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Talk raises hope for four-year university

A senator touts the chances of a full-fledged university in St. Petersburg, but others see a battle.

By BARRY KLEIN

© St. Petersburg Times, published March 28, 2000


ST. PETERSBURG -- A bill that would convert the University of South Florida's St. Petersburg campus into an independent four-year school has at least a 50 percent chance of passage this year, the plan's legislative sponsor said Monday.

State Sen. Don Sullivan, R-Seminole, delivered that assessment as part of his sales pitch to members of the St. Petersburg Area Chamber of Commerce. Many in the room clearly savored the idea of a full-fledged university in the shadow of downtown.

"Is there any way we can be more aggressive about making this happen?" asked Rick Dodge, Pinellas County's economic development director.

Said St. Petersburg Mayor David Fischer: "The more independent we can make that campus the better."

Sullivan's proposal is a long way from reality. It is opposed by USF and university system Chancellor Adam Herbert and still needs a sponsor in the state House.

At the chamber meeting, former St. Petersburg City Council member Connie Kone asked what effect a split with USF would have on the nationally recognized marine science program and on partnerships with All Children's Hospital and the Florida Center for Teachers.

Pinellas County Commissioner Robert Stewart said he is reserving judgment until he is assured a new university would not hurt the area's other higher education institutions, including Eckerd College and St. Petersburg Junior College.

Bill Heller, dean of USF's St. Petersburg branch, is in a tough spot on this issue. He supports increased access in Pinellas County to a four-year degree and increased autonomy for his campus.

Both presumably would happen under Sullivan's bill, which calls for a local board of trustees to govern the school. But Heller said he would prefer to remain under USF's umbrella.

"We would like more control over resources and program development, but we're happy being part of USF," he said.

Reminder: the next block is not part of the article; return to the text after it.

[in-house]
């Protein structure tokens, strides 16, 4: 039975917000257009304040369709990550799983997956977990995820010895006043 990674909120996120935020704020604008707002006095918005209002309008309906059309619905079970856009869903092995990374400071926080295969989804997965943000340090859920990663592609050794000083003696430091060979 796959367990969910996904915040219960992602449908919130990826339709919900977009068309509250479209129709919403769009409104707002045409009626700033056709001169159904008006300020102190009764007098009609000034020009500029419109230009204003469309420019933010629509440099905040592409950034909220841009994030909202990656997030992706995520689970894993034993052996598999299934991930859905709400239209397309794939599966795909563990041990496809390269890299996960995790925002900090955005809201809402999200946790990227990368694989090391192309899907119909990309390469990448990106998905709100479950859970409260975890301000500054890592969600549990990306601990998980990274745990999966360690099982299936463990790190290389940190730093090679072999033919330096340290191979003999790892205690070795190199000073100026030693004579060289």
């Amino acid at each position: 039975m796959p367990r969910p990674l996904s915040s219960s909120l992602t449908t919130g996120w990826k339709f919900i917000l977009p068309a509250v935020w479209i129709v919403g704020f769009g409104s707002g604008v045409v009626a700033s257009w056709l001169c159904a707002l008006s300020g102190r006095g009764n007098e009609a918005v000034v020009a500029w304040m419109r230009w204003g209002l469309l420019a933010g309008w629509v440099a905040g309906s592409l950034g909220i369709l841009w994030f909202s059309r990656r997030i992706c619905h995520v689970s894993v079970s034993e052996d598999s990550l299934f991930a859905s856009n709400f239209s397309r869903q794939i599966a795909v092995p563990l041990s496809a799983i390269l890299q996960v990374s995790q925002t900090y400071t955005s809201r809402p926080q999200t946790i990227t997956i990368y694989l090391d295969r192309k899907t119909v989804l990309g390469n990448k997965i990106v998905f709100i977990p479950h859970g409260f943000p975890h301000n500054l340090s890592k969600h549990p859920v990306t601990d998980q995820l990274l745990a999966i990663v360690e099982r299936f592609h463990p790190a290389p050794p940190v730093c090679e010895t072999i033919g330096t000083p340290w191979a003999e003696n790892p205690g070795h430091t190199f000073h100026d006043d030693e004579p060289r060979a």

The only thing that is certain is that nothing will happen soon. Sullivan's bill requires study by the Post Secondary Education Planning Commission, an advisory group to the Legislature, governor and state Cabinet.

The open-ended nature of the bill also could slow its progress. The proposal calls for the creation of three new universities around the state, and possibly more if a need is identified. All would be limited to awarding only bachelor's and master's degrees.

The St. Petersburg school has been tentatively dubbed Suncoast University. The others would be New University on the New College campus of USF in Sarasota and Los Olas University in Broward County.

Sullivan said a new system is needed to offset Florida's poor record at producing college graduates. Only four states award fewer baccalaureate degrees each year than Florida. That has left the state woefully short of workers able to fill lucrative high-tech jobs, Sullivan said, and contributes to the chronic shortage of teachers. He said the plan won't cost taxpayers a cent because the schools will use existing facilities. An aide, however, later conceded that some additional costs are certain, if only to hire the faculty to teach the expanded curricula needed to offer four-year degrees.

Sullivan said his biggest problem in selling the bill is getting fellow lawmakers to take it seriously. "Everyone up there knows I applied to be president (of USF) and didn't get the job," he said. Some people assume "that I'm just throwing a grenade in the room."

That isn't so, he said.

"This community needs to be in control of its destiny," he said. "This is a matter of local governance."

Sullivan said he expects the fiercest opposition to come from Herbert, who last year helped secure state approval for the St. Petersburg campus to add a limited number of freshmen students. The school expects to enroll 105 freshmen this fall, up from 50 last year.

A spokesman for Herbert said the chancellor thinks there are better, and cheaper, ways to increase access to undergraduate degrees than creating another university system. That includes joint-use programs with community colleges.

Lars Hafner, who is an associate vice president at SPJC, said officials at his school do not view a new university as a threat.

"We think it would be a good complement," said Hafner, who is also a state representative.

Peter Armacost, president of Eckerd College, said a fully functioning, four-year school in Pinellas County can't be good news for his institution. As a private school, Eckerd charges $18,000 a year in tuition, several times more than state schools.

But he isn't sure there would be much difference between Sullivan's proposal and the expansion already under way at USF-St. Petersburg.

"My concern is that we use state money for higher education in the most cost-effective way possible," Armacost said. "Is creating a new system of universities the best answer? I just don't know."

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